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How-to-Be

How to Be a Good Creature: A Memoir in Thirteen Animals

By Sy Montgomery, illustrated by Rebecca Green. Houghton Mifflin Harcourt, 2018. 208 pages. $20/hardcover; $9.99/eBook.

A memoir has the power to invite readers into the life of someone they might never have the opportunity to meet. It can allow us to cross barriers of time, space, and circumstance, and meet people from whom we have been separated by language, culture, religion, class, or race. As we get to know these real people, hear their experiences, their stories, and their truths, we are changed. In How to Be a Good Creature: A Memoir in Thirteen Animals, Sy Montgomery invites us to cross an additional barrier: that of species.

There are powerful stories of crossing the species barrier in this memoir. In the first, as a young emerging field scientist, the author happens totally accidentally across three juvenile emus in their native habitat. Circumstances allow her to see them again, and she starts seeking them out. She takes pains not to alarm them, and gradually they allow her ever closer. She has been taking field notes, but comes to realize that this is much deeper than data; she just wants the chance to be with these amazing creatures.

Years later, at a nature center in French Guiana, a spider expert shares a tarantula he has found living in one of the planters. As the furry creature, the size of a child’s fist, walks across her hands, she is struck by the realization that this is a fellow animal, that they are kin. In that moment, her attitude toward spiders shifts forever.

Then back home, she finds a beloved hen dead, with her head in the grip of a tiny ermine. Something allows her to see the ermine with total clarity:

With dazzlingly white fur, a hammering pulse, and a bottomless appetite, the ermine was ablaze with life. Like a struck match chases away darkness, this creature’s incandescent presence left no room for anger in my heart—for it had been stretched wide with awe, and flooded with the balm of forgiveness.

Short and easy to read, much of this memoir stays close to home, centering around a series of beloved dogs who have been part of the author’s life. There are few surprises here. With dogs sharing 90 percent of DNA with humans and bred to be in relationship with us, this is well‐traveled territory where we’ve come to expect such opportunities for deep connection.

The final chapter, in which the author is getting to know an octopus in an aquarium tank, sets up our expectations for something different. She describes the creature’s curiosity, and the feel of all those suction cups exploring her hands and arms. She documents with tenderness this mother’s final days tending to hundreds of eggs that, never having been fertilized, would never hatch. Yet I felt like a voyeur to a sad and constricted shadow of a life. It seemed that a real relationship would have to be on octopus turf where the creature could do her own thing, including tending eggs that were fertile, and might or might not be interested in a human being.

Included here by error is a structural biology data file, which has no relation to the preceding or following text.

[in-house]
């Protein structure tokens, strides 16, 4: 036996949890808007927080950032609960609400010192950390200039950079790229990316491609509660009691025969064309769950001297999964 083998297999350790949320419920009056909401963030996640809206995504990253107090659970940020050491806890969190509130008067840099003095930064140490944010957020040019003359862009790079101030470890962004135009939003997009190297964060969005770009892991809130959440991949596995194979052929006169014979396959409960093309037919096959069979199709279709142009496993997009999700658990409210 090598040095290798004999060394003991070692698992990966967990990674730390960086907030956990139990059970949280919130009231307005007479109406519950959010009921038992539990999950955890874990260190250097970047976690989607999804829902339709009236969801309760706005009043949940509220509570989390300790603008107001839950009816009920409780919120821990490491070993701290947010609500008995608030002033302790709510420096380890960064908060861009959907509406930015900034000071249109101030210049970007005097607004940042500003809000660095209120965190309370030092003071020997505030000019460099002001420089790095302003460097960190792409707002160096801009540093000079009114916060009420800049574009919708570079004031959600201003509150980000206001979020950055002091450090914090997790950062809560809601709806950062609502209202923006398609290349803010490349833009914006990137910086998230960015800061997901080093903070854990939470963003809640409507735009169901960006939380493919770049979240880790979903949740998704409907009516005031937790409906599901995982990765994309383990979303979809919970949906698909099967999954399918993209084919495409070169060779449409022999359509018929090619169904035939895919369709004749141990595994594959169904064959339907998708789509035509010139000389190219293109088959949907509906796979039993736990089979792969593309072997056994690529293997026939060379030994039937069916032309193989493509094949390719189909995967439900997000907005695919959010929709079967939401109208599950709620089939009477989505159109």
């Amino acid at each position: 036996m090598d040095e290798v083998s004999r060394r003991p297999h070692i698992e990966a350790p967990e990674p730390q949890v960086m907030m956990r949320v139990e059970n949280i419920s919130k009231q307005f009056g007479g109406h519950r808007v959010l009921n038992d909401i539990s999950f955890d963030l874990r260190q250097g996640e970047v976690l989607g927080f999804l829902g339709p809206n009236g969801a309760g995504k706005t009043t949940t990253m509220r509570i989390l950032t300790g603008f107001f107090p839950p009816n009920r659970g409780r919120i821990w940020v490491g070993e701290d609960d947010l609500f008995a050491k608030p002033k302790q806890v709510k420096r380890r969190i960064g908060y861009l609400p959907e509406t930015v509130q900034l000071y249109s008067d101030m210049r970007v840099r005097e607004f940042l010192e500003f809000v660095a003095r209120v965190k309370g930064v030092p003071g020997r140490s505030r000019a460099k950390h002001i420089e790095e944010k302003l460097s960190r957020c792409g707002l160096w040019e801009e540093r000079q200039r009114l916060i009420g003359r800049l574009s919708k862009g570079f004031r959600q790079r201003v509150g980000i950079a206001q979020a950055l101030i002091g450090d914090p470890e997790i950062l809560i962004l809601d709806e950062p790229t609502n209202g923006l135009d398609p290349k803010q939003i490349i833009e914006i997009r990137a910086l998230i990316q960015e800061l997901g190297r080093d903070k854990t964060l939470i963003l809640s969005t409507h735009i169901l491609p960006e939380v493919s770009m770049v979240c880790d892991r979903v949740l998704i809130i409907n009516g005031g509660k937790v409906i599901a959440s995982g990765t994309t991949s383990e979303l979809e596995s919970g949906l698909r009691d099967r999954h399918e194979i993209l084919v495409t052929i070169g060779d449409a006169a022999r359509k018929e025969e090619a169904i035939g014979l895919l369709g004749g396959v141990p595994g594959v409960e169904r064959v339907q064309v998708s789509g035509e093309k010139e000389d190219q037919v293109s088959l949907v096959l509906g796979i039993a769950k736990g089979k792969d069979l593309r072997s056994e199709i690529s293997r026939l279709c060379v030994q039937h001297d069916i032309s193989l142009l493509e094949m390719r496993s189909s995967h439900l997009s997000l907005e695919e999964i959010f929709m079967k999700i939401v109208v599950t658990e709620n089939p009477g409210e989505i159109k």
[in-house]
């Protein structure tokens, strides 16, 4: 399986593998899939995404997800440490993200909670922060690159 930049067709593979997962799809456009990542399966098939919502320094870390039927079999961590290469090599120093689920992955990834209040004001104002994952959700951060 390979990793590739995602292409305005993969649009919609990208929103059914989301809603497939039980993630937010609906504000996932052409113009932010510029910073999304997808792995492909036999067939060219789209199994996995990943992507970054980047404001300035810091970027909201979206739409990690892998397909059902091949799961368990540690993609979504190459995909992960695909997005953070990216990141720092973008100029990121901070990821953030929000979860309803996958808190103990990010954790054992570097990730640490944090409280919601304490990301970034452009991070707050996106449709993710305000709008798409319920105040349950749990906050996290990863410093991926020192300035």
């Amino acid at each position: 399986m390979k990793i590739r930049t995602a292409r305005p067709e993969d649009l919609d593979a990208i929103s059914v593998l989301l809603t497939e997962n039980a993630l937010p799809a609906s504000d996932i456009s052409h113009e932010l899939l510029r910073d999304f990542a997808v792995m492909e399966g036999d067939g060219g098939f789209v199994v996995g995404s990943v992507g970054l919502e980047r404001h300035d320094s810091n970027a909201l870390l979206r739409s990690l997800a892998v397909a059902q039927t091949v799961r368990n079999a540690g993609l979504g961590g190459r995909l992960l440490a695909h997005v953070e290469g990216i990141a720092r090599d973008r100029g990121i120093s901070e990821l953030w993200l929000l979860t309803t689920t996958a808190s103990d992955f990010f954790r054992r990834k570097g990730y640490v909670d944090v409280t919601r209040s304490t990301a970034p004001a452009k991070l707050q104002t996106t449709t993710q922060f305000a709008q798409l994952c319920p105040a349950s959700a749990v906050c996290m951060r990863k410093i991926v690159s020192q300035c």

But the book certainly got me thinking about what it means to be a good creature among many. There is much we can learn here from our encounters with other humans. As we reflect on times we have found a bond of commonality across differences that had seemed unbridgeable, we can imagine even more, beyond the confines of our species. We can also learn from all the mistakes humans make with other humans: our unaware assumptions about what’s “normal” and all the ways of casting others in the role of lesser beings, from captivity, anthropological study, and voyeurism to seeing them only in their relationship to us.

I agree with the author that, even with all the curiosity, intellect, and data in the world, we can’t truly know others without loving them. If we haven’t had personal opportunities to know another, we can still stand on the bedrock of open‐heartedness and respect. After all, every species plays a valuable role in our common ecosystem. We’re all connected to each other through that system and those connections are real, regardless of how we experience them. We can open our hearts to the wonder of the tarantula, the emu, the ermine, the octopus, and know that our lives will be immeasurably enriched in the process. Yet they don’t need to love us back for that to be true, and we don’t need to wait to love others before offering our complete respect.

Sy Montgomery speaks of how reaching out in this way has shown her that “our world, and the worlds around and within it, is aflame with shades of brilliance we cannot fathom—and is far more vibrant, far more holy, than we could ever imagine.” How to Be a Good Creature is a modest and accessible conversation starter in this space, cracking open a door to greater possibilities.

Pamela Haines is a member of Central Philadelphia (Pa.) Meeting.

Posted in: June/July 2019 Books, June/July 2019: Food Choices, Quaker Book Reviews

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One thought on “How to Be a Good Creature: A Memoir in Thirteen Animals

  1. Judy Guerry says:

    City & State
    Huntsville, AL
    Thank you for the review of “How to Be a Good Creature.” Just reading the review brings to mind many F/friends who will join me to give thanks for this delightful and heart‐full book.
    Judy G.

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